Alejandra’s parents did not read to her growing up, and she recognizes the importance of reading aloud to your children. Her reading and coaching has paid off – Vanessa’s grades have improved. Four months ago, Vanessa failed the New York State reading test. After reading together every day, and being advised by her teacher to practice reading so that she doesn’t get left behind a grade, Vanessa passed the NYS reading exam. Now, Vanessa reads on her own on the tablet, reads books, and reads with Alejandra.
Alejandra provides similar coaching to Jose, who is a fan of his math class. She prevents him from feeling overwhelmed when he doesn’t understand the question. “I tell him to read it one more time with me, to relax, and that we will read together until we understand the question. I’m here.” In response, Jose says, “Okay, mommy. I understand now because you helped me. When you help me, I understand everything.”
In addition to parent-teacher conferences, Alejandra is now able to speak comfortably at the doctor, make appointments, go to the store, and read the Internet in English. Recently at an interview in a child support office, Alejandra asked for a translator. When the translator arrived, both her and the translator realized that she didn’t need one – her English was well enough to stand on her own.
“The classes have helped me a lot,” Alejandra says.
Michel Regino: Confident and Prepared
“I feel more prepared for life.“
Michel Regino says, “Literacy Partners classes changed me a lot. At my job I can feel the difference between before I took the classes and now. I feel like a better person and coworker, more responsible with my personal life. I can say the last couple years I changed a lot, not just because I want to get my diploma or to go to college. My personality, at my job, it’s much better. These classes have helped me to be more confident – not just in my job, but at home too. I feel more prepared for life.”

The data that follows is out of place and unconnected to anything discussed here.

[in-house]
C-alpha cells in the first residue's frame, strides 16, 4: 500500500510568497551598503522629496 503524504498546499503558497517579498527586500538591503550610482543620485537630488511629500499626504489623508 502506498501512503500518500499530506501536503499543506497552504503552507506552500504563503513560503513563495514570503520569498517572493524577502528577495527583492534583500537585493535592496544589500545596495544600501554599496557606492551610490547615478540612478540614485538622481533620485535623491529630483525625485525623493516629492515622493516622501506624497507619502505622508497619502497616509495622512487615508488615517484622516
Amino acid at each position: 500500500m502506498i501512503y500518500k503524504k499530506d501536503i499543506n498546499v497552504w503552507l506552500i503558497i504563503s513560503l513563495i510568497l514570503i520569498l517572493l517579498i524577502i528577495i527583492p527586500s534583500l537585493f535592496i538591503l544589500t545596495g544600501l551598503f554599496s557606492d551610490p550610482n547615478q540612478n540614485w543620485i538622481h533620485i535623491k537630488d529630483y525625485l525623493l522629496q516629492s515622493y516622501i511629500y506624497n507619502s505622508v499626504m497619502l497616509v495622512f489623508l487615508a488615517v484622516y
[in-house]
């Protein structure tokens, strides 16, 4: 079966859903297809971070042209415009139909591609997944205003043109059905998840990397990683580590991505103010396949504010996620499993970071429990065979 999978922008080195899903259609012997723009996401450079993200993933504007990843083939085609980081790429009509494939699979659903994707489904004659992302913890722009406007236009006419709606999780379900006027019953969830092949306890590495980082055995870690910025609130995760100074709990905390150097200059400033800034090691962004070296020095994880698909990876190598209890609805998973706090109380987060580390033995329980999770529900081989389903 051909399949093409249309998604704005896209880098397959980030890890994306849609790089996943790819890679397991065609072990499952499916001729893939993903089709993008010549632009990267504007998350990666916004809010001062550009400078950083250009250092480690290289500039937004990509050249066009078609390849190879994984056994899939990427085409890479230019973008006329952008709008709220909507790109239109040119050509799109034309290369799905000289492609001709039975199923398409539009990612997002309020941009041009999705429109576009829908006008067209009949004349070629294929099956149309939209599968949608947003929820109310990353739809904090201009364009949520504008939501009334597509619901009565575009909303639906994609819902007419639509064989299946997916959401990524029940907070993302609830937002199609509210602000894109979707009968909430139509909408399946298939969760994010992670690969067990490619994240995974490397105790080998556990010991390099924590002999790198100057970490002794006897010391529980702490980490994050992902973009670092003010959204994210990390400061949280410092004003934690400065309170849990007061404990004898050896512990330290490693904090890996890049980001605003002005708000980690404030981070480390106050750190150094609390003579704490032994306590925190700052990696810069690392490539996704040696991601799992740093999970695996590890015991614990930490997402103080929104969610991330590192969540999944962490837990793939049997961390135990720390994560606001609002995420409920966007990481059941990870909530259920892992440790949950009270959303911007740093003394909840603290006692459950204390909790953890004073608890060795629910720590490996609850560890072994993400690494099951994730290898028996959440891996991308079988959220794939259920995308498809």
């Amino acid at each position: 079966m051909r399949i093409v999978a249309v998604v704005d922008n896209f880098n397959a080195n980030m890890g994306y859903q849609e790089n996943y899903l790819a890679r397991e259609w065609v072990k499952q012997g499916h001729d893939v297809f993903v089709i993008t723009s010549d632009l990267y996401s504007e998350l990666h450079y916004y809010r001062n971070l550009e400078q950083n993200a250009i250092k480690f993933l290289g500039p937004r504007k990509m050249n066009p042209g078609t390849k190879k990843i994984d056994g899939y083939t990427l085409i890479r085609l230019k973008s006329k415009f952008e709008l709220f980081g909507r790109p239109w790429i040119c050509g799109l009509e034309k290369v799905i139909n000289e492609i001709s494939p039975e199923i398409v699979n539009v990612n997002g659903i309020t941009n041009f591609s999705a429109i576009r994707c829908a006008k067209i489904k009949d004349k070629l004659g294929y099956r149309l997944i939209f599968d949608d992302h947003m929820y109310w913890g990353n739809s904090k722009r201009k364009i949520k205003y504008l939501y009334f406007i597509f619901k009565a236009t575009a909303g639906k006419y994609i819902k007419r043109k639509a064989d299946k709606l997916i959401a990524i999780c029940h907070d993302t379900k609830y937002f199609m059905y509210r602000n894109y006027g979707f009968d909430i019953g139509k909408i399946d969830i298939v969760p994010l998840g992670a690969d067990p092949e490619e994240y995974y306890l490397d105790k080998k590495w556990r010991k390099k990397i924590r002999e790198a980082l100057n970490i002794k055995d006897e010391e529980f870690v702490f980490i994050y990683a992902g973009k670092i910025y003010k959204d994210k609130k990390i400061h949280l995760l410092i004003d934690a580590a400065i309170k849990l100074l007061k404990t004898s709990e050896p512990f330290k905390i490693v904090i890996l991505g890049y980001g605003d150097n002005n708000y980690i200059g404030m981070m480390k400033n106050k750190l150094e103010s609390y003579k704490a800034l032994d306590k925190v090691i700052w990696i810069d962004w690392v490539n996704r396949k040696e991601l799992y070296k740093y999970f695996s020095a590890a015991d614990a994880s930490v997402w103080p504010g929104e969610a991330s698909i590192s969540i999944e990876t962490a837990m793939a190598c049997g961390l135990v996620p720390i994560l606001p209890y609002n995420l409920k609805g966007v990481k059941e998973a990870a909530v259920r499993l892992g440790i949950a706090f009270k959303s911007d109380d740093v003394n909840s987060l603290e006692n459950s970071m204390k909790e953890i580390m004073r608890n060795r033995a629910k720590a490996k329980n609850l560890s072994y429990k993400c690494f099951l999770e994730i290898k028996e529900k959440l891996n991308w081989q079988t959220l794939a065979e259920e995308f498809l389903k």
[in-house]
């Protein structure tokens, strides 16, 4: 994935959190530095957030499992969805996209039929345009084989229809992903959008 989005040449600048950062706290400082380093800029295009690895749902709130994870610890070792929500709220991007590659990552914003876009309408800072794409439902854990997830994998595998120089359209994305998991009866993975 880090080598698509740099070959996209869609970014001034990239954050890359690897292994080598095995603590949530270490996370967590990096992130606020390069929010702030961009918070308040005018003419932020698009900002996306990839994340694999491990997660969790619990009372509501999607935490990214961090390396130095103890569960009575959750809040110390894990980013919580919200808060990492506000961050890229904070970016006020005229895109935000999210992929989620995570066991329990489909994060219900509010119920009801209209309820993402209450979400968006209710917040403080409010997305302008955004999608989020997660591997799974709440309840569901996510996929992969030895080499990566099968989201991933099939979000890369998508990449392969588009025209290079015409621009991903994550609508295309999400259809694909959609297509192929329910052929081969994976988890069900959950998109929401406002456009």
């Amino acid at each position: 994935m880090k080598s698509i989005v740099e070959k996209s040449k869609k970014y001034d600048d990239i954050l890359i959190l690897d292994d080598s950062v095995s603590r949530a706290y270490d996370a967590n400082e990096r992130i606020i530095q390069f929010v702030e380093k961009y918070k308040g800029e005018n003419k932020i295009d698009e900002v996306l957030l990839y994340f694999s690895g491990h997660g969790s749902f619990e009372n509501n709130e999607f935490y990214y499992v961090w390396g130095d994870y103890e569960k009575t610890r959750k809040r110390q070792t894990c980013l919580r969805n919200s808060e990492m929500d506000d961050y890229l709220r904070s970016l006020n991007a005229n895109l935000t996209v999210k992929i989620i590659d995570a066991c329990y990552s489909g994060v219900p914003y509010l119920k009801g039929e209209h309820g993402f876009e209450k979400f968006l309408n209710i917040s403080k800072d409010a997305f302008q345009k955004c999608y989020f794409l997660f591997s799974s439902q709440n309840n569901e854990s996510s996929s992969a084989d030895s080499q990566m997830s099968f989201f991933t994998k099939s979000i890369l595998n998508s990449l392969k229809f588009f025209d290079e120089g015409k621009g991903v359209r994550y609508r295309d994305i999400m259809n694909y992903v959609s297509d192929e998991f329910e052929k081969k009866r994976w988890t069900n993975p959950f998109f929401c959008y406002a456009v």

Michel, 36, is originally from Mexico City. He moved to the United States in 2002, first to California, and then cross-country to New York in 2004. He says the best part about New York is that he feels comfortable. He was able to find work. He found a soccer league to play in and has family here to stay with, to help him and to support him in achieving his goals. He feels safe in a way that he didn’t in Mexico City. He says the hardest part is the weather! He misses many of his friends and family who are still back home.